The Malloys, caught in a web of familial love, greed, a shifting moral code, and the rococo tall tales necessary for survival, are hurtling toward several epic implosions. Yep, just like any dysfunctional suburban family. But the deeper we get into this season, the more layers of duplicity that accumulate.
Edenfalls Cost of Living Index: Li’l Buddies Edition
With brother-buddy Cael on the run, DiDi is bored. For kicks, she convinces a smitten security guard to break into other Edenfalls homes and snoop around. Someone’s dog poops. And so we too became bored.
Cael is on the road again, hustling Color of Money–style at a pool hall. He’s rescued from a nasty fight by fellow Travelers in a Winnebago: an older couple and their widowed, Gretchen Mol–look-alike daughter-in-law. Turns out these folks were tipped off to Cael running away by Dale and deliver him right back to the base camp from which the Malloys escaped before their suburban-sham adventure began. Scary ex-con Eamon Quinn, in cahoots with Dale, eyes Cael menacingly.
That $150 million, secretly reprehensible Bayou Hills development can't get built without a special zoning variance from the mayor. So Wayne's lovably sleazy boss, Hugh, decides to run for mayor with Wayne as his “Turd Blossom,” or Karl Rove. It was only a matter of time before a show about con artists involved politicians.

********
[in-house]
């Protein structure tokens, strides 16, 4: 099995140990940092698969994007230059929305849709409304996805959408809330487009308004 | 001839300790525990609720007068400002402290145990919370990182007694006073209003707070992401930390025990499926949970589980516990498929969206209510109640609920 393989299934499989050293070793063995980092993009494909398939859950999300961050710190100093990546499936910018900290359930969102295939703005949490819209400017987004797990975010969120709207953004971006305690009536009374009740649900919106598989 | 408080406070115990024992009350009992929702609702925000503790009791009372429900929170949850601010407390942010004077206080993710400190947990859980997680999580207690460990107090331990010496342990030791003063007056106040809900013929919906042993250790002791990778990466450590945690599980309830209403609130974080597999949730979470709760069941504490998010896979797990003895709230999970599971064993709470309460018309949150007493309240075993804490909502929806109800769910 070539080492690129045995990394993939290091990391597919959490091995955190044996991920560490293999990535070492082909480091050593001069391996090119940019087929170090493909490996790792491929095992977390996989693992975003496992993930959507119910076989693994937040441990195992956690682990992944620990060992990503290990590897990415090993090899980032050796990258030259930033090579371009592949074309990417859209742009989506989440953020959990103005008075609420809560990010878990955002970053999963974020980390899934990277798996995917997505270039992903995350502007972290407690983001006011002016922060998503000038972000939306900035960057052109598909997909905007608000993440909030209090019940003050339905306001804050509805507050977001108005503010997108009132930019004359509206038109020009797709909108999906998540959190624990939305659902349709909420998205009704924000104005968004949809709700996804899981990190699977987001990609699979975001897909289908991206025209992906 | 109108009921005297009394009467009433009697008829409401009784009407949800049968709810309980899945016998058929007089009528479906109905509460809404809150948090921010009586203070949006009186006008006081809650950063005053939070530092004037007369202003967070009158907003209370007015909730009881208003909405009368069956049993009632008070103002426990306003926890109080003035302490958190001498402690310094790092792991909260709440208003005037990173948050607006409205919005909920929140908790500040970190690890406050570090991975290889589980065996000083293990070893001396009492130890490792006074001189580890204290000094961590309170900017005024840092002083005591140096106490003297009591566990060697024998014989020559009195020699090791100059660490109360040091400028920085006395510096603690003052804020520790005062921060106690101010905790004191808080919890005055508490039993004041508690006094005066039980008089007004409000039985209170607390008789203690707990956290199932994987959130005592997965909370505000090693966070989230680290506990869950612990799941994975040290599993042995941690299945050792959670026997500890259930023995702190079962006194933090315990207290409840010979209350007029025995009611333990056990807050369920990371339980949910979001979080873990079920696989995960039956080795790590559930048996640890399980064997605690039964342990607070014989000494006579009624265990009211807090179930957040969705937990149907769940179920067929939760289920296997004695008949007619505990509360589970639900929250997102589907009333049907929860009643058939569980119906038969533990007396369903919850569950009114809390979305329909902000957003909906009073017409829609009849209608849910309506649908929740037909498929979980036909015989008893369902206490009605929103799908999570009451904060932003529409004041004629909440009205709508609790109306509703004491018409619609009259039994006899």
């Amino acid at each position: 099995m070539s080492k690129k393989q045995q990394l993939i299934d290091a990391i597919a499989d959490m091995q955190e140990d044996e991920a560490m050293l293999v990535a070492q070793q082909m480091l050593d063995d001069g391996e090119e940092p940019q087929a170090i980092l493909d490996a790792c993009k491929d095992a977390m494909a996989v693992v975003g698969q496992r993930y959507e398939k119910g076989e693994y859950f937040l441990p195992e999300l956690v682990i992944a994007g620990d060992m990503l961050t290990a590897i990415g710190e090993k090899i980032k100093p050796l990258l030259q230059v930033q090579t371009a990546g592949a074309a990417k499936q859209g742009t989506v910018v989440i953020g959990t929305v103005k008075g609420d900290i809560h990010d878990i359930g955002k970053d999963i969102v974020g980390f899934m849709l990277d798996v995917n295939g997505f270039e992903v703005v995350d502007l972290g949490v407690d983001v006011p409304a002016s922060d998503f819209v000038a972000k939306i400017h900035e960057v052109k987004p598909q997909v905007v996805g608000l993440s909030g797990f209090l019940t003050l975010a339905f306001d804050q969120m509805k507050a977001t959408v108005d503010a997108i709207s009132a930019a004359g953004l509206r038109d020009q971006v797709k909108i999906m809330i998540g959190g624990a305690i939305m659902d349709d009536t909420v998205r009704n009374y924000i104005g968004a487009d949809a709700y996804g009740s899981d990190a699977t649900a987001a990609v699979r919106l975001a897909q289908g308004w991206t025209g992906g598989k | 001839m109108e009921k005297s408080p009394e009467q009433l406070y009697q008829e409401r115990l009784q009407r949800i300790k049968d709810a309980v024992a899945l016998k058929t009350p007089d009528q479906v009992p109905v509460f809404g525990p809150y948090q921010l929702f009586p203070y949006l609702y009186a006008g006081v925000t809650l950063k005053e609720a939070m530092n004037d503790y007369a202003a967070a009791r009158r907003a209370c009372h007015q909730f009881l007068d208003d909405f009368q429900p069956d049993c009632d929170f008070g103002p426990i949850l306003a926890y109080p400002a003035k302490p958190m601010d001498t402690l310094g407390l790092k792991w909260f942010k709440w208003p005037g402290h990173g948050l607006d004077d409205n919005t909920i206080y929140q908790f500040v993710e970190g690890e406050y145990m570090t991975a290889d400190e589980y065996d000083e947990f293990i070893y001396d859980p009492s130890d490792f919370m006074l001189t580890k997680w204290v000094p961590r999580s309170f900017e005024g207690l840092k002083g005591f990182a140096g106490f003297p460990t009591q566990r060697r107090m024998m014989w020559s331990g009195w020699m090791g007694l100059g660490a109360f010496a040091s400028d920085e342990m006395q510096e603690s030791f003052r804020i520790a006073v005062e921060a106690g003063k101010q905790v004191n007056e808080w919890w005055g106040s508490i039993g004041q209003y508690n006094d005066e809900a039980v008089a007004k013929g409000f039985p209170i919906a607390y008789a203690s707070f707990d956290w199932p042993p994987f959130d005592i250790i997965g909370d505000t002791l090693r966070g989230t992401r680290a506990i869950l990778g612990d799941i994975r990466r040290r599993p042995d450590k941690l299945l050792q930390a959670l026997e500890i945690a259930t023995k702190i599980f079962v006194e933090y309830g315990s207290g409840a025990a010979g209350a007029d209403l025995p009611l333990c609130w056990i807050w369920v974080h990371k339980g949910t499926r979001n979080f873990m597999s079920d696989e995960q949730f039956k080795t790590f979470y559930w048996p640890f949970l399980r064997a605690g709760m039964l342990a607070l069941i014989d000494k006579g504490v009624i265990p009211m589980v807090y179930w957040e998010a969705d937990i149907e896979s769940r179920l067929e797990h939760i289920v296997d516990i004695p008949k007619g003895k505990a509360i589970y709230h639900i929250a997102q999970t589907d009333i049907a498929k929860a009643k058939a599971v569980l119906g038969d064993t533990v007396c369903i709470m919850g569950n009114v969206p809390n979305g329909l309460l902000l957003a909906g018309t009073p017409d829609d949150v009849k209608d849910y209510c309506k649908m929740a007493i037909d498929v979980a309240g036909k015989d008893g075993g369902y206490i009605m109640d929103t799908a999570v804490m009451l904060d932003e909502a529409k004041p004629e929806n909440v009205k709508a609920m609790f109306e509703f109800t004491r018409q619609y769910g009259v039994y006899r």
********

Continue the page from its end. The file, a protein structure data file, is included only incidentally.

To appease her new parole officer, Dahlia is working at a greasy spoon and sleeping in a flophouse. (She keeps this secret from Wayne and family, claiming she's out late “triple-bagging” AA meetings.) The bad news: She's carjacked and nearly jumped by thugs. The good news: She manipulates her P.O., who has a crush on her, and escapes punishment for driving without a license.
Adorable, cross-dressing pre-tween Sam half-wittingly helps Dad and cousin Dale cover up the murder by stealing a bloody towel from a private investigator's hotel room. But he's protecting the family and still has Dad's unconditional love! “I will never abandon you, ever,” Wayne tells him. “I know, Dad, I trust you,” Sammy replies. There’s his first mistake. —Justin Ravitz